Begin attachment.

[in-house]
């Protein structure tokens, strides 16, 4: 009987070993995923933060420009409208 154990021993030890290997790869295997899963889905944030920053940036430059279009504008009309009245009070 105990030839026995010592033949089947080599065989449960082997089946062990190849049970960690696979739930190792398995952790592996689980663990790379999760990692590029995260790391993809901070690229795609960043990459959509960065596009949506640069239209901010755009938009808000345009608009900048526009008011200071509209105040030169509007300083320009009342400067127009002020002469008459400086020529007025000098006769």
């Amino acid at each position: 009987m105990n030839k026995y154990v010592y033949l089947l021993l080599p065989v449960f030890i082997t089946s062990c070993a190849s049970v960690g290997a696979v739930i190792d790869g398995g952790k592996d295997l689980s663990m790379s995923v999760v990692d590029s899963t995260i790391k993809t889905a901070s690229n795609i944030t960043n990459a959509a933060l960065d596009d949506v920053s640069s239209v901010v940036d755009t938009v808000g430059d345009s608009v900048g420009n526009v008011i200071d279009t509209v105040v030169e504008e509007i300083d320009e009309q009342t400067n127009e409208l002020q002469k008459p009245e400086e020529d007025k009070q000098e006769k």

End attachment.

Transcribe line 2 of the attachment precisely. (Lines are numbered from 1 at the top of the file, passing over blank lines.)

């Protein structure tokens, strides 16, 4: 009987070993995923933060420009409208 154990021993030890290997790869295997899963889905944030920053940036430059279009504008009309009245009070 105990030839026995010592033949089947080599065989449960082997089946062990190849049970960690696979739930190792398995952790592996689980663990790379999760990692590029995260790391993809901070690229795609960043990459959509960065596009949506640069239209901010755009938009808000345009608009900048526009008011200071509209105040030169509007300083320009009342400067127009002020002469008459400086020529007025000098006769």